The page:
Is God still welcome at the Thanksgiving table?

Updated: Feb 15

It is amazing to me in the “politically correct” society in which we live that a 150-year-old tradition rooted and grounded in religion has slipped by without much notice or debate in this secular age and culture. Perhaps it is because we were never properly educated about the God behind Thanksgiving.



Most of us know a bit about the first Thanksgiving held in the winter of 1621 when the Plymouth colonists shared an autumn harvest feast with the Wampanoag Indians. For the next two centuries, days of thanksgiving were celebrated by individual colonies and states but it did not become an official holiday until the days of the Civil War when our 16th president, Abraham Lincoln, proclaimed a national day of “thanksgiving and praise to our beneficent Father who dwelleth in the Heavens.” True to the references to “praise” and “father” in the original proclamation, the holiday was intended to be in honor and gratitude to God for what he provided.

Thanksgiving Day came about in 1863 because of President Lincoln’s conviction that the United States should express a debt of gratitude and recognition for blessings that were perceived to be from the hand of the Almighty. The deity Lincoln referenced was none other than the Christian God he worshiped at the Protestant church he attended with his wife and children.

With all of the talk about pilgrims and turkey, I imagine few today realize the founding principles behind this national holiday were based in religion. No doubt, declaring a faith-based national holiday would never be so well received in this day and age of recognizing either all religions or none – because it would surely offend someone.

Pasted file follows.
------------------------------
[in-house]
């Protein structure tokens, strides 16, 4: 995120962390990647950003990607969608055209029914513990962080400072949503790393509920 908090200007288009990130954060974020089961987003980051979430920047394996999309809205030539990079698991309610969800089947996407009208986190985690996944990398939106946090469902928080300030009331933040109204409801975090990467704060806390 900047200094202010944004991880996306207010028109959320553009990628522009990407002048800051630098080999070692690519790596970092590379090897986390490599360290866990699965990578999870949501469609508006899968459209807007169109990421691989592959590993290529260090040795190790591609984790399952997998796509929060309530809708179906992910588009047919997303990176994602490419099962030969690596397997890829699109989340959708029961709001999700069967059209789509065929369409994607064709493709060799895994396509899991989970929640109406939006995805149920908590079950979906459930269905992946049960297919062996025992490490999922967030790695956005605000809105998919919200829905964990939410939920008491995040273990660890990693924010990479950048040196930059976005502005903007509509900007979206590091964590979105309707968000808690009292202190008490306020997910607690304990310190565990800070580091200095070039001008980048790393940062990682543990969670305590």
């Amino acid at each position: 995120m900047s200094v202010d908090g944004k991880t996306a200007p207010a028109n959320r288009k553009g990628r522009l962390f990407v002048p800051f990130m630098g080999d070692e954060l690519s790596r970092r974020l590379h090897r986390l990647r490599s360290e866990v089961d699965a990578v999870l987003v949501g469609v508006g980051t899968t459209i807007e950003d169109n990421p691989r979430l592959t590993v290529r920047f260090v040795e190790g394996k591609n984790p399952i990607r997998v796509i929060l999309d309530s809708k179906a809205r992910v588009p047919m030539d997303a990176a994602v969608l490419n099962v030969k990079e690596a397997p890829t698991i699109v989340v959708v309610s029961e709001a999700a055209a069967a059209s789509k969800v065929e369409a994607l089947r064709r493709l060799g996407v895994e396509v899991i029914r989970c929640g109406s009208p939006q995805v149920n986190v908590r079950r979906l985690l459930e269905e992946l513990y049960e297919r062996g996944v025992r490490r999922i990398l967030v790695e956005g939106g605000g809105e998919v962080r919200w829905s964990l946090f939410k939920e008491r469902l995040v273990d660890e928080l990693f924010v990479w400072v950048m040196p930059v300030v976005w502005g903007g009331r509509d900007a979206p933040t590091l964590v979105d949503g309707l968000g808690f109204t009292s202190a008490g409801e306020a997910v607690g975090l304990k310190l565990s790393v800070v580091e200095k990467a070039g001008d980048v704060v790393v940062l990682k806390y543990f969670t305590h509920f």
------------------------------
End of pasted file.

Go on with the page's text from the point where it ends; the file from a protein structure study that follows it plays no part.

While we robotically recite the brainwashed mandate of today’s culture to “accommodate everyone,” we are actually losing our own identity in order to make sure everyone swallows the same plain vanilla. It’s plausible that we are getting closer every day to surrendering the keys of our heritage to those who neither respect nor tolerate them.

Maybe Lincoln and those supporting his Thanksgiving declaration should have possessed more vision to realize that America would eventually become a diverse gumbo comprised of various cultures and ethnicities that would not have the same God, political viewpoint or the desire to give credit for their prosperity to anyone other than themselves.

Thanksgiving, like most holidays, has been watered down and relegated to over-indulgent feasts of turkey, cranberries and pumpkin pie amid a backdrop of the Macy’s Thanksgiving Parade and football games. As a result, we have become more focused on living out cultural norms than remembering historical truths.

But at the end of the day, Thanksgiving’s origins still remain. And I believe it is time to remind Americans of it, because we all could use a break from the sad, painful and dark circumstances that are often in the news, and look to something – or someone – higher to save us from the darkness in which we live.

This year, I’m thankful for Thanksgiving. I’m thankful to President Lincoln for reminding us to take a special day out of every year to quit looking across political lines or sideways at our nation’s numerous challenges. We would do well to remember Lincoln’s original call, a call to look up and offer Thanksgiving to the one who has the power to bless us.

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